Reynal, who imitated the Indians in their habits as well as the worst features of their character, had killed buffalo enough to make a lodge for himself and his squaw, and now he was eager to get the poles necessary to complete it. He asked me to let Raymond go with him and assist in the work. I assented, and the two men immediately entered the thickest part of the wood. Having left my horse in Raymond’s keeping, I began to climb the mountain. I was weak and weary and made slow progress, often pausing to rest, but after an hour had elapsed, I gained a height, whence the little valley out of which I had climbed seemed like a deep, dark gulf, though the inaccessible peak of the mountain was still towering to a much greater distance above. Objects familiar from childhood surrounded me; crags and rocks, a black and sullen brook that gurgled with a hollow voice deep among the crevices, a wood of mossy distorted trees and prostrate trunks flung down by age and storms, scattered among the rocks, or damming the foaming waters of the little brook. The objects were the same, yet they were thrown into a wilder and more startling scene, for the black crags and the savage trees assumed a grim and threatening aspect, and close across the valley the opposing mountain confronted me, rising from the gulf for thousands of feet, with its bare pinnacles and its ragged covering of pines. Yet the scene was not without its milder features. As I ascended, I found frequent little grassy terraces, and there was one of these close at hand, across which the brook was stealing, beneath the shade of scattered trees that seemed artificially planted. Here I made a welcome discovery, no other than a bed of strawberries, with their white flowers and their red fruit, close nestled among the grass by the side of the brook, and I sat down by them, hailing them as old acquaintances; for among those lonely and perilous mountains they awakened delicious associations of the gardens and peaceful homes of far-distant New England.

Yet wild as they were, these mountains were thickly peopled. As I climbed farther, I found the broad dusty paths made by the elk, as they filed across the mountainside. The grass on all the terraces was trampled down by deer; there were numerous tracks of wolves, and in some of the rougher and more precipitous parts of the ascent, I found foot-prints different from any that I had ever seen, and which I took to be those of the Rocky Mountain sheep. I sat down upon a rock; there was a perfect stillness. No wind was stirring, and not even an insect could be heard. I recollected the danger of becoming lost in such a place, and therefore I fixed my eye upon one of the tallest pinnacles of the opposite mountain. It rose sheer upright from the woods below, and by an extraordinary freak of nature sustained aloft on its very summit a large loose rock. Such a landmark could never be mistaken, and feeling once more secure, I began again to move forward. A white wolf jumped up from among some bushes, and leaped clumsily away; but he stopped for a moment, and turned back his keen eye and his grim bristling muzzle. I longed to take his scalp and carry it back with me, as an appropriate trophy of the Black Hills, but before I could fire, he was gone among the rocks. Soon I heard a rustling sound, with a cracking of twigs at a little distance, and saw moving above the tall bushes the branching antlers of an elk. I was in the midst of a hunter’s paradise.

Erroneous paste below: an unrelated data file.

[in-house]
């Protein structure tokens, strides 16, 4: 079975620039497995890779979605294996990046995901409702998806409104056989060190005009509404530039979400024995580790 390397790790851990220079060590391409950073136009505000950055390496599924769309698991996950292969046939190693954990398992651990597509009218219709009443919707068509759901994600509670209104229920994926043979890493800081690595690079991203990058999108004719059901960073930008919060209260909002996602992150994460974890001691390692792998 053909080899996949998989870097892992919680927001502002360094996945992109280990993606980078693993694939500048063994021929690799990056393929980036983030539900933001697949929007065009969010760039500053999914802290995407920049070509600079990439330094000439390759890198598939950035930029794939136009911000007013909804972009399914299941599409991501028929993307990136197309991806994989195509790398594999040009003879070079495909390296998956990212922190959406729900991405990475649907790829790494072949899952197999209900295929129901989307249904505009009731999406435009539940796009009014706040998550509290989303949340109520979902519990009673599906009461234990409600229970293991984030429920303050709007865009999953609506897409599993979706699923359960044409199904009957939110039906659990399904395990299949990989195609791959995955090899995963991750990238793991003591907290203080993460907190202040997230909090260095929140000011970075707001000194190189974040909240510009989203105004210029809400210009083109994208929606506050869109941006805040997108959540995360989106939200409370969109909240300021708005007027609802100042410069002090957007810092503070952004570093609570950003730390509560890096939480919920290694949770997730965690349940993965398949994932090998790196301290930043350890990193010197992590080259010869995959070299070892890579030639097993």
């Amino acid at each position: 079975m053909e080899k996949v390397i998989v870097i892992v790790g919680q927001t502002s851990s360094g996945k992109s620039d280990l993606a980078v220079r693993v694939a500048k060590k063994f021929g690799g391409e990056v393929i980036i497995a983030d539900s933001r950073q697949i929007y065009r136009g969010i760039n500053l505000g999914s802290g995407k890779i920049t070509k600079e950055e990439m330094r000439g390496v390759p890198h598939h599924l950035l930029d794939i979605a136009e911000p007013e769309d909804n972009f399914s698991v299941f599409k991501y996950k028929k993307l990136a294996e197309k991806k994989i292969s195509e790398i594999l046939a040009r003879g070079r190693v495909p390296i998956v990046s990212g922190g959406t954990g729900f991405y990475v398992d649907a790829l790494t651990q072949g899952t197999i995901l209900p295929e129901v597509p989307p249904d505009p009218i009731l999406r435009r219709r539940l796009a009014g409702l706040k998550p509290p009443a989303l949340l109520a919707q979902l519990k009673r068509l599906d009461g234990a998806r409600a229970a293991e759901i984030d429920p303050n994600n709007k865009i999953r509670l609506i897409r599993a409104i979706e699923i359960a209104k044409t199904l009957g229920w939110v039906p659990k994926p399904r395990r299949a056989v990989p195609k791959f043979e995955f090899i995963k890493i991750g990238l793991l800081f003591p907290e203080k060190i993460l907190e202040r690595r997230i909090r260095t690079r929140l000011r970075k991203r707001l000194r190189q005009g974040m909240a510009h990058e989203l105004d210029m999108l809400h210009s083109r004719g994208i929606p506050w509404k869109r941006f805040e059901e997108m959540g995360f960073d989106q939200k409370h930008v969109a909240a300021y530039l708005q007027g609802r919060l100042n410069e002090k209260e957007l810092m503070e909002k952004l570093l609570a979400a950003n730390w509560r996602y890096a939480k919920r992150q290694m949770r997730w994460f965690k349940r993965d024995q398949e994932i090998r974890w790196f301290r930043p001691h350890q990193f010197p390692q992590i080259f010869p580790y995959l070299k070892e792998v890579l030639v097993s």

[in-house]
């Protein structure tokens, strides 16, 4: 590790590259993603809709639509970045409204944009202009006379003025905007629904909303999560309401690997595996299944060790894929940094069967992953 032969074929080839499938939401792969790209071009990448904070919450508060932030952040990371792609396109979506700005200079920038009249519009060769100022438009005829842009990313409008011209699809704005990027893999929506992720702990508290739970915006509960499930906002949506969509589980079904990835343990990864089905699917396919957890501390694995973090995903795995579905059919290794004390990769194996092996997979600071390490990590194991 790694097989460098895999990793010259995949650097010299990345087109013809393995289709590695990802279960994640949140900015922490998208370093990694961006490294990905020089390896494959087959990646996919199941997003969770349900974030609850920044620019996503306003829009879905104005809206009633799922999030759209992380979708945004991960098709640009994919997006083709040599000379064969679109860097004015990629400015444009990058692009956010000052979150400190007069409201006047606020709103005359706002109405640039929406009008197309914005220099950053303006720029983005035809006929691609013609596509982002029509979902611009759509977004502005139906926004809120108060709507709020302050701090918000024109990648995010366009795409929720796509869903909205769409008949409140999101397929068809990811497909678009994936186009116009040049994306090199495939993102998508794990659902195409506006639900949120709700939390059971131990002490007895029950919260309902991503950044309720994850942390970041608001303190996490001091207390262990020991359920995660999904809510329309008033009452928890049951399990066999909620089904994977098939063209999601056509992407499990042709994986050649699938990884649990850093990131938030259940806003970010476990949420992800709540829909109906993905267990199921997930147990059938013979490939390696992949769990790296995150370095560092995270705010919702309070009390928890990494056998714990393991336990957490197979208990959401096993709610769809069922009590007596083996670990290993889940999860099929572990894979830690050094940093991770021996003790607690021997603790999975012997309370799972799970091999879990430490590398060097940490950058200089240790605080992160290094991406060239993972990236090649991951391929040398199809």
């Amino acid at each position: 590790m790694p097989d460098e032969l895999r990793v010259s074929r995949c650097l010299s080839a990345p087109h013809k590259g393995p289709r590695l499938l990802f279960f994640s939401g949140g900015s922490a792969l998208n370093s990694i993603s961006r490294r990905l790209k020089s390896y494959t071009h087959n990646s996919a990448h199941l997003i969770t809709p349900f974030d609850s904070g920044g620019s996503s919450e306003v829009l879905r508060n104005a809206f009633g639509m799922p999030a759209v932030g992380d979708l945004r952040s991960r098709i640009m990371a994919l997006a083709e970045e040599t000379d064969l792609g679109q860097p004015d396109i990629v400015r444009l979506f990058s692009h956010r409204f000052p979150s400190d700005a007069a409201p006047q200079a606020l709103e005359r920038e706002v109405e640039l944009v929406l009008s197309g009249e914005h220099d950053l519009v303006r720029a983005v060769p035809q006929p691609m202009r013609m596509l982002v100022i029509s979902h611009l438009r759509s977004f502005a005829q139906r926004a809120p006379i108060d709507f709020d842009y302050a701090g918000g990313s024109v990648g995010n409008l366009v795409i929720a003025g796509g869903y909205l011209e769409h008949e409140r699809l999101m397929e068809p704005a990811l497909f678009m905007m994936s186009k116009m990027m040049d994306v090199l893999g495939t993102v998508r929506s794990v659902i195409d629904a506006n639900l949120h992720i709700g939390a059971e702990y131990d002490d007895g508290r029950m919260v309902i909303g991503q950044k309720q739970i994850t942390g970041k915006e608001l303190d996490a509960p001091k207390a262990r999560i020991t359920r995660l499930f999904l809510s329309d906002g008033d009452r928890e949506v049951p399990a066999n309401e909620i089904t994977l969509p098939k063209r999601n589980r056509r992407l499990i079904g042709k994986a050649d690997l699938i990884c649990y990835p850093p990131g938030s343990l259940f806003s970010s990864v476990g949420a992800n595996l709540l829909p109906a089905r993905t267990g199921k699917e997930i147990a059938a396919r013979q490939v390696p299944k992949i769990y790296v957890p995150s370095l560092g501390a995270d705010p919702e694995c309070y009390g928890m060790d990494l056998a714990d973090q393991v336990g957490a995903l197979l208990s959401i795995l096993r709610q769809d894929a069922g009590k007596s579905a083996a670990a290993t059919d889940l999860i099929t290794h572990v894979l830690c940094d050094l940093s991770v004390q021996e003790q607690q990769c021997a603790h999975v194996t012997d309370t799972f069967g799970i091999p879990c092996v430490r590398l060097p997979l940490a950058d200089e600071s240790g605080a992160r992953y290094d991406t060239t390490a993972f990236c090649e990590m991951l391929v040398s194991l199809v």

Such are the Black Hills, as I found them in July; but they wear a different garb when winter sets in, when the broad boughs of the fir tree are bent to the ground by the load of snow, and the dark mountains are whitened with it. At that season the mountain-trappers, returned from their autumn expeditions, often build their rude cabins in the midst of these solitudes, and live in abundance and luxury on the game that harbors there. I have heard them relate, how with their tawny mistresses, and perhaps a few young Indian companions, they have spent months in total seclusion. They would dig pitfalls, and set traps for the white wolves, the sables, and the martens, and though through the whole night the awful chorus of the wolves would resound from the frozen mountains around them, yet within their massive walls of logs they would lie in careless ease and comfort before the blazing fire, and in the morning shoot the elk and the deer from their very door.